How the Flipped Classroom Helps Students Take Charge of Their Own Learning, a Q&A with Aaron Sams
We talk with one of the authors of the flipped classroom about how the model has evolved over time and why we still need brick and mortar schools in the digital age.
[dropcap]A[/dropcap]aron Sams says his chemistry students often learn more messing around with experiments at their desks after they get their regular work done than they do from class assignments. We talked with him about what that means and how educators are changing their teaching practices to reflect that learning.
Educators are gathering in Stillwater, Minn. this week to discuss flipped learning, moving direct instruction from the classroom to the individual learner. We talked with Sams who, with Jonathan Bergmann, is author of “Flip Your Classroom: Reach Every Student in Every Class Every Day.” Sams has recently moved to Pittsburgh to become director of digital learning at the Reformed Presbyterian Theological Seminary. He’s at work on a second book.
You came up with this flipped classroom idea with Jonathan Bergmann in 2007. It poses a new instructional model—that students get more one-on-one time with teachers in class, while watching lectures on video outside of class—and it’s generated tons of attention among educators. How has the model evolved since you first came up with the idea?
Aaron Sams: What we’re finding these days is that a lot of teachers are using the flipped classroom model as just an entry point, but no one really stops there. If kids want to work ahead, they’ve got all the instructional content they need. And teachers’ time can be freed up to help the students who struggle. We call this evolved version a “flipped mastery model” based on work by Benjamin Bloom. He believed that most students can reach mastery if given enough time. With digital video, content delivery is much less of an issue, and we are able to just meet kids where they are.
We did that for a couple of years, tweaked and modified it along the way, had some successes and some failures, and then we moved on to the universal design for learning model, which is work out of Harvard. There are two important ideas from this model—one was that students need multiple ways to learn content. The second one was that students need multiple ways to express their understanding. Once we adopted that idea—we said our instructional videos are now optional—75 or 80 percent still watched, another 25 percent chose not to, and others said they were just going to Google the learning objective or figure it out on their own.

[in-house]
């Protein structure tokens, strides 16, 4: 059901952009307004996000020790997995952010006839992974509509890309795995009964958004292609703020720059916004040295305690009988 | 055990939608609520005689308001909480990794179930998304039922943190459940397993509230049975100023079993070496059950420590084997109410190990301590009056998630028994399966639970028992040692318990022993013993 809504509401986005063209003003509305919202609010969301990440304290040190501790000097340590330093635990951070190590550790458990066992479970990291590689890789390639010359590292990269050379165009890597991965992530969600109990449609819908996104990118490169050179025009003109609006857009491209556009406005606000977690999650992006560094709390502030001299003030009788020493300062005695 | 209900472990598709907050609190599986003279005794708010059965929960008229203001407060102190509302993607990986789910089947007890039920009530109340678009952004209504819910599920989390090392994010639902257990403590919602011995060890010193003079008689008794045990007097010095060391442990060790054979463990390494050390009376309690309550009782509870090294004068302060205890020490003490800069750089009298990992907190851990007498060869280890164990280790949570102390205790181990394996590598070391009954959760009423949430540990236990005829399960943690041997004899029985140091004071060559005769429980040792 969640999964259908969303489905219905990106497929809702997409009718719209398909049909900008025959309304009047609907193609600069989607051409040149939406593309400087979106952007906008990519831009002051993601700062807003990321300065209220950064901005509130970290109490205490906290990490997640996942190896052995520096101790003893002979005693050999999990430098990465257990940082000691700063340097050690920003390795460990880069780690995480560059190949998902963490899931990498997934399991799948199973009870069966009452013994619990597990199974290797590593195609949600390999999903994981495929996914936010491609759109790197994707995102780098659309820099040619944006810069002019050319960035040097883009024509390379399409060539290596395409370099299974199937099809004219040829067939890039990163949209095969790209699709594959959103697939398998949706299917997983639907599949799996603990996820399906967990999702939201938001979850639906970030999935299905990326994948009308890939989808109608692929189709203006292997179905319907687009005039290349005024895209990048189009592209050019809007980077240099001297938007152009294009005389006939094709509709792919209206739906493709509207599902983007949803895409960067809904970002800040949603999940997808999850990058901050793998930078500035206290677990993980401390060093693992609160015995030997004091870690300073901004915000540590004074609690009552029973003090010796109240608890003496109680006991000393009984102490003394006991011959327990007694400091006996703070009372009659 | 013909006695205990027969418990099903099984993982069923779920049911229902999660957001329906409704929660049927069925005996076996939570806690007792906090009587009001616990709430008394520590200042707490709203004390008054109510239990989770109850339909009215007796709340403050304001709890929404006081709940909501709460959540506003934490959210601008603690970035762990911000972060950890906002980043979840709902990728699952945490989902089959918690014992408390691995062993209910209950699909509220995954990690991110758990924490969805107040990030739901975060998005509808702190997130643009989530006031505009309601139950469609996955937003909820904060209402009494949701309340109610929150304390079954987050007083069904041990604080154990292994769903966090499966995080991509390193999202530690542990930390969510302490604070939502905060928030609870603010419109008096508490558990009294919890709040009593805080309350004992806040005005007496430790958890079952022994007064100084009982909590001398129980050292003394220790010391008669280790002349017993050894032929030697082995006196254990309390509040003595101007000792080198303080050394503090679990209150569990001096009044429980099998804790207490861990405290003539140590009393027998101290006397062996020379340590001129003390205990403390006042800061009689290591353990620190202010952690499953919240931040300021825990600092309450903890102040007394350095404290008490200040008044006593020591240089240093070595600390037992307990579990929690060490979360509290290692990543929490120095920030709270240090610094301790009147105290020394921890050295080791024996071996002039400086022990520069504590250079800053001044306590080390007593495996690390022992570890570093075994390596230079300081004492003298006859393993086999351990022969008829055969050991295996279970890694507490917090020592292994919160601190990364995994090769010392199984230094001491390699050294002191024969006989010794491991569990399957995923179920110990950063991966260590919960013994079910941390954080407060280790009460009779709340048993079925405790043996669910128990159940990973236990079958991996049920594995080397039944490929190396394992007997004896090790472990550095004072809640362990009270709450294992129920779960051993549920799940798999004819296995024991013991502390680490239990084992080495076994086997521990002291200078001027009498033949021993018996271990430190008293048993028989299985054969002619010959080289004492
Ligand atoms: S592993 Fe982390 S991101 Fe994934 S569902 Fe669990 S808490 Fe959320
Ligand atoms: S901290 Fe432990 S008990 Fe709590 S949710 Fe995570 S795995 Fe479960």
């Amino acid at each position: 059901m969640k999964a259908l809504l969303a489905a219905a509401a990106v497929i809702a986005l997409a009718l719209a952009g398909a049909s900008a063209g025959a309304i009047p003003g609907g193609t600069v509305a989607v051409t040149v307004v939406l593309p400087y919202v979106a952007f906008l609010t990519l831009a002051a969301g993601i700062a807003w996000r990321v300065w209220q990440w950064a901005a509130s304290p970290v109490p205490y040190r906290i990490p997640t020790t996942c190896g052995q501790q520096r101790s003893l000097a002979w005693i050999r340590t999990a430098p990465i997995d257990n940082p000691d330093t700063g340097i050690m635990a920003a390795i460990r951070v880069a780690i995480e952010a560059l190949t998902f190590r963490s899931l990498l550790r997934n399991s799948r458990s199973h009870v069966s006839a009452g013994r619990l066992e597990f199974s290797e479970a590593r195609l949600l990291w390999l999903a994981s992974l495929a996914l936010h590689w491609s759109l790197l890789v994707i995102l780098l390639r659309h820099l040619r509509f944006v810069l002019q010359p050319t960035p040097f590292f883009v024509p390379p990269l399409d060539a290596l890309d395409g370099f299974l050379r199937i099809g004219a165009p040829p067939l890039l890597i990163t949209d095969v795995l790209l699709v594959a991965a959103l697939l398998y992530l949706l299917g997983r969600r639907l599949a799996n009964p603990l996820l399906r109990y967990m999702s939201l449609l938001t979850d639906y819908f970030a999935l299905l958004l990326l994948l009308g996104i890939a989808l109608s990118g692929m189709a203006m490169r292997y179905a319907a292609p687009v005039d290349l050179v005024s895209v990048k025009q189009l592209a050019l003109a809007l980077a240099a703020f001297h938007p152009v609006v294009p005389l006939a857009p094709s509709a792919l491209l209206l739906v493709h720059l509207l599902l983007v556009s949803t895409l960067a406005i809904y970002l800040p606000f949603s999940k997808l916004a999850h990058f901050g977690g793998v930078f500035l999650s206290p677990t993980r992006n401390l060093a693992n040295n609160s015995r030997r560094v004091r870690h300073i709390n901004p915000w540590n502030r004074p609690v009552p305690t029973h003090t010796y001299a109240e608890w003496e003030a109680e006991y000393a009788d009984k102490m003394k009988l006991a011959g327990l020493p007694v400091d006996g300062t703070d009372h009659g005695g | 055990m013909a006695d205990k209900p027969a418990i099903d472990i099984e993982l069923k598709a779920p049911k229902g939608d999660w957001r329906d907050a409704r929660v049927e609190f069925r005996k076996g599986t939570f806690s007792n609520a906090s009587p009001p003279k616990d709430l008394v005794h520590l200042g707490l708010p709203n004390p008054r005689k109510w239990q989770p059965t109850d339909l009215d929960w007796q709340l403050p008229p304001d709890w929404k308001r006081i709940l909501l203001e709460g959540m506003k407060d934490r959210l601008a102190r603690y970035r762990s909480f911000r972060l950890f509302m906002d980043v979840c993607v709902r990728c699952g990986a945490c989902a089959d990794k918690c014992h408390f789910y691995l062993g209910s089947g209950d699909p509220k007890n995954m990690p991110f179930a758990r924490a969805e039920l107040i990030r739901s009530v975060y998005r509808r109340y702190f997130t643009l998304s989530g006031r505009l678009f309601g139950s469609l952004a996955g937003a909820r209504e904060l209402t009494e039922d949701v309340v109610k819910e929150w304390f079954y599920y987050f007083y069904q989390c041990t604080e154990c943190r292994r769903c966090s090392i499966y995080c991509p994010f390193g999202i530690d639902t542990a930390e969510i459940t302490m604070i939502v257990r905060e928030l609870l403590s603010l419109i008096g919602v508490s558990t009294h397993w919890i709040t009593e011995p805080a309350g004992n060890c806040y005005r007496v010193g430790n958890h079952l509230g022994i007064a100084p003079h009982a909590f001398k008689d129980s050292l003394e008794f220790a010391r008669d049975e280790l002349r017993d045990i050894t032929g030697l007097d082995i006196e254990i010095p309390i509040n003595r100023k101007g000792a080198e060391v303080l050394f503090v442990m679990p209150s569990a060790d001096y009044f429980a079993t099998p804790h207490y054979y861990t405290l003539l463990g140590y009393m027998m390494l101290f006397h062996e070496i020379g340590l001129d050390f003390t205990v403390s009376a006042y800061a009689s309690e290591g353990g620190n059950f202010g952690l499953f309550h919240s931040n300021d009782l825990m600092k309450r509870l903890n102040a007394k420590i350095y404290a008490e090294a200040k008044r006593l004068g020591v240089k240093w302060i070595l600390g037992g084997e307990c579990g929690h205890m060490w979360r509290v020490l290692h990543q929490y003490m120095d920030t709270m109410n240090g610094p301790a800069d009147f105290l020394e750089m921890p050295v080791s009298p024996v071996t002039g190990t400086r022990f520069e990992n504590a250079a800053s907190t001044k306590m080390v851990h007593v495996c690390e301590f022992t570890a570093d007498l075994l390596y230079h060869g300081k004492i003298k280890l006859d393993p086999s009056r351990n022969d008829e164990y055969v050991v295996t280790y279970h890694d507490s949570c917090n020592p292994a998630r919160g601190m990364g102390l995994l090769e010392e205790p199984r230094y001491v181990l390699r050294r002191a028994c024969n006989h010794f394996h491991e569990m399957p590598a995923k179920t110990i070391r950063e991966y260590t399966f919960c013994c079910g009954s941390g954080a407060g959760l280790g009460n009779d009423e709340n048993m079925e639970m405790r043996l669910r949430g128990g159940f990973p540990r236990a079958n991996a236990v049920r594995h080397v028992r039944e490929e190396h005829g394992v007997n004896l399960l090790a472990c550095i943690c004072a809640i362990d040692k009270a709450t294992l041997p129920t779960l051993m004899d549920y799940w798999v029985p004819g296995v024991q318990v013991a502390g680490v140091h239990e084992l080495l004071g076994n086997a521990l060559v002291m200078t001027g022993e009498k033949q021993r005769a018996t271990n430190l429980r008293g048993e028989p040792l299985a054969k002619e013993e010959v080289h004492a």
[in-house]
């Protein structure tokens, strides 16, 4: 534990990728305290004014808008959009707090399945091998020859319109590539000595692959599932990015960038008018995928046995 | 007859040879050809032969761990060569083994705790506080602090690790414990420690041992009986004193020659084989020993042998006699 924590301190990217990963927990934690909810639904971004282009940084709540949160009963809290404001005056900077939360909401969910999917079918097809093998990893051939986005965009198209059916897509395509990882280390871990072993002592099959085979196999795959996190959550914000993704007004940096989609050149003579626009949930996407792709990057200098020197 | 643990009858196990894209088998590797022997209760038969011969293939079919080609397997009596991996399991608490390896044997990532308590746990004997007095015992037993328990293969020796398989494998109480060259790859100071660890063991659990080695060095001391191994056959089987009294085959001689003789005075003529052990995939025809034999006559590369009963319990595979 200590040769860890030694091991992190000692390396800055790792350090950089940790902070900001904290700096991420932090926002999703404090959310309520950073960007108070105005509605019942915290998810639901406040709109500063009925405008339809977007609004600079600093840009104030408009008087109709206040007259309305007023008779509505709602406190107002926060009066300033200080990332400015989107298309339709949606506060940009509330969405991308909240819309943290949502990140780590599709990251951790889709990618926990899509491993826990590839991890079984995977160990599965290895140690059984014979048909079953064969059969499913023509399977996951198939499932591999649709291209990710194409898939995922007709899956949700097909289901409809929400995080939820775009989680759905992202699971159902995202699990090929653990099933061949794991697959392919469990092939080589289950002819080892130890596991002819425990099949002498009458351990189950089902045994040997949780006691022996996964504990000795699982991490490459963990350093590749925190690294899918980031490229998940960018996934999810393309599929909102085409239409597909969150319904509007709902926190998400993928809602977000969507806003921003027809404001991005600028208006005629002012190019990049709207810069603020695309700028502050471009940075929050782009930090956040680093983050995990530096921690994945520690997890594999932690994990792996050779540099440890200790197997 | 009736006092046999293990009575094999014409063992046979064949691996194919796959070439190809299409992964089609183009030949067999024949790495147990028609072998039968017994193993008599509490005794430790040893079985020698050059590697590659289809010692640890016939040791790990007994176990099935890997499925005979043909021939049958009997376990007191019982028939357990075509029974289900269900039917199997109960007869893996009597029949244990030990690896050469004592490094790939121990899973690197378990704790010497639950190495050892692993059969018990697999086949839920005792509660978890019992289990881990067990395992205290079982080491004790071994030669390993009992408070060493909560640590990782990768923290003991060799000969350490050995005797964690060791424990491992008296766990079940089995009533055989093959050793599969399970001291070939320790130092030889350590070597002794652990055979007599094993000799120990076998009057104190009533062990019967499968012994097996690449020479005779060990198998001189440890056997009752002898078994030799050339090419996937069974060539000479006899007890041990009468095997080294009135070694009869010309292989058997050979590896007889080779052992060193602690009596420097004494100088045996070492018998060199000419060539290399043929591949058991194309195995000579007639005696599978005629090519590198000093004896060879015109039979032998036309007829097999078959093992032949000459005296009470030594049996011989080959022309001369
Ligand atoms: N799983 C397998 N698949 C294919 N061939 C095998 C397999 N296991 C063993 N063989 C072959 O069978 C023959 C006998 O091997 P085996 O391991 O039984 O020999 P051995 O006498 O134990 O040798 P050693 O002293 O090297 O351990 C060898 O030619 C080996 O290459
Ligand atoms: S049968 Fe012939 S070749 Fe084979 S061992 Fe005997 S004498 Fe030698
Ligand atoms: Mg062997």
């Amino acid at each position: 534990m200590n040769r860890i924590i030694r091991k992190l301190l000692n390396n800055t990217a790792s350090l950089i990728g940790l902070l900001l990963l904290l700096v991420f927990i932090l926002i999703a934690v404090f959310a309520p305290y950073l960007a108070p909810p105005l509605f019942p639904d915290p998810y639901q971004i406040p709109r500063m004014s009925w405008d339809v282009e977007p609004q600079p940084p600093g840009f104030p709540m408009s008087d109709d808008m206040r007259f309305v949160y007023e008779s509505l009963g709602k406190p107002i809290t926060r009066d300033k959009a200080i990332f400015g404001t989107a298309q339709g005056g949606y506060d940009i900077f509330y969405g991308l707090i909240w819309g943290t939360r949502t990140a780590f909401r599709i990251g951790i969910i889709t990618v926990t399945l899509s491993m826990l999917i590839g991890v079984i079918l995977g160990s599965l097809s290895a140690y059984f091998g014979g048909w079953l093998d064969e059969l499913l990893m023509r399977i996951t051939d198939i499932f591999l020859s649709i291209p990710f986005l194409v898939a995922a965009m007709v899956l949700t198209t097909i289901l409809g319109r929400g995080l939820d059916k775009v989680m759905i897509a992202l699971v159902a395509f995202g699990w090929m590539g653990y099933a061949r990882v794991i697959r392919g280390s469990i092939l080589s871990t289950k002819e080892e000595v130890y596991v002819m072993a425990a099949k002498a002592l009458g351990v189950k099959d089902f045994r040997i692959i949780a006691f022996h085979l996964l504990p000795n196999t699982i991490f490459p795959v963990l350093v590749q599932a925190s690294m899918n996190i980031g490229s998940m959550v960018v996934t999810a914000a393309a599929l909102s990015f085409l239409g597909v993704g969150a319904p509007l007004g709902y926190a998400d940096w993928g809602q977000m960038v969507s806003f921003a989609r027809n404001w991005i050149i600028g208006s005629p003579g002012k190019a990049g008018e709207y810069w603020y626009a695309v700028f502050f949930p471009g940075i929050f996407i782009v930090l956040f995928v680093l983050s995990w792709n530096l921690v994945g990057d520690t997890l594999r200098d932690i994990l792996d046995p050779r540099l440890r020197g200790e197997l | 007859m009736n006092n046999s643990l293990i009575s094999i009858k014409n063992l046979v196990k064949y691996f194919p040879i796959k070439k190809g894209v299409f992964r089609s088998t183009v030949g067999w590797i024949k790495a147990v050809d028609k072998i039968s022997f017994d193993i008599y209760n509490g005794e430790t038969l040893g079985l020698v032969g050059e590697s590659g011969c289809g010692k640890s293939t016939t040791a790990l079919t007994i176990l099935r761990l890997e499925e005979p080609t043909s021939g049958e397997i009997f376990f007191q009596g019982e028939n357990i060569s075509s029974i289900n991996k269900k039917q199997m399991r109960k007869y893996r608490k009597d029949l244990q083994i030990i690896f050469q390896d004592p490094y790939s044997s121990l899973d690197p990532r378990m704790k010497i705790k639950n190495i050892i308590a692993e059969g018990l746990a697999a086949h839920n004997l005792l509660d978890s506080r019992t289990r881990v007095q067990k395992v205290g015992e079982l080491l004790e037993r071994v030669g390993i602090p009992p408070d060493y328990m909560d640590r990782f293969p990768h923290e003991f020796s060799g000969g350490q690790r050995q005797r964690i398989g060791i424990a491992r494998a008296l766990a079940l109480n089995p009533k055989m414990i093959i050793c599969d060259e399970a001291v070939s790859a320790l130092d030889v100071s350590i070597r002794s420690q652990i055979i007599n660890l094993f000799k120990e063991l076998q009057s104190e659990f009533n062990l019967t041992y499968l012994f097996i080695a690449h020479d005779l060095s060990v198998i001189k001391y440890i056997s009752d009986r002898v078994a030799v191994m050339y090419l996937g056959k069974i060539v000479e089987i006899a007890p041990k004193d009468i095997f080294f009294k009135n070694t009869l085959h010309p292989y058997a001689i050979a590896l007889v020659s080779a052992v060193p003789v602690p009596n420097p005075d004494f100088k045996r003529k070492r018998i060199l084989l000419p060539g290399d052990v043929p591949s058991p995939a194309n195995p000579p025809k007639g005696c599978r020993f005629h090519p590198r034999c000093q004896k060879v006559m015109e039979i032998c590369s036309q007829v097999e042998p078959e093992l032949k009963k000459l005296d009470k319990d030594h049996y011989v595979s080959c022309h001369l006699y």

And this changes assessment?
Yes, with the assessments, 75 to 80 percent still took my test, 25 percent chose to demonstrate their understanding some other way. I allowed them to pick, as long as you show understanding. Some kids designed their own video games, graphic novels, or made videos. A lot of the students who were adopting that form of assessment were students who never bought in to the whole “I teach and you spit it back to me on the test” mode, kids who sort of rejected the game of school, if you will. I observed a lot of students really come alive by really demonstrating their learning in their own way.
What’s the role of teachers in a 21st-century classroom when you have Google, MOOCs, and YouTube?
I think part of it is, prior to internet days, we went to physical school because that’s where all the information was. If you wanted an education, you had to get to that place where the information was: the books, the libraries, the teachers. We’re not really limited by that anymore. And I don’t want at all to diminish the role of the teacher. The concept of brick and mortar school is different now, but it’s not at all obsolete. I believe there’s something different that happens in a face-to-face relationship. The change today is that we don’t go there for information, but to learn how to access information, more how to apply information, how to manipulate it, how to create something new from what we already learned. What I was doing in my classroom was giving kids some choice and autonomy. I said “Here’s some of the stuff of chemistry we need to learn. Do any and all of it, and if you want to try something else, do that.” I was giving kids a menu. Content it still important. But if kids don’t take ownership, it’s not as valuable.
How do you find the balance between self-guided learning and guidance from teachers in classrooms?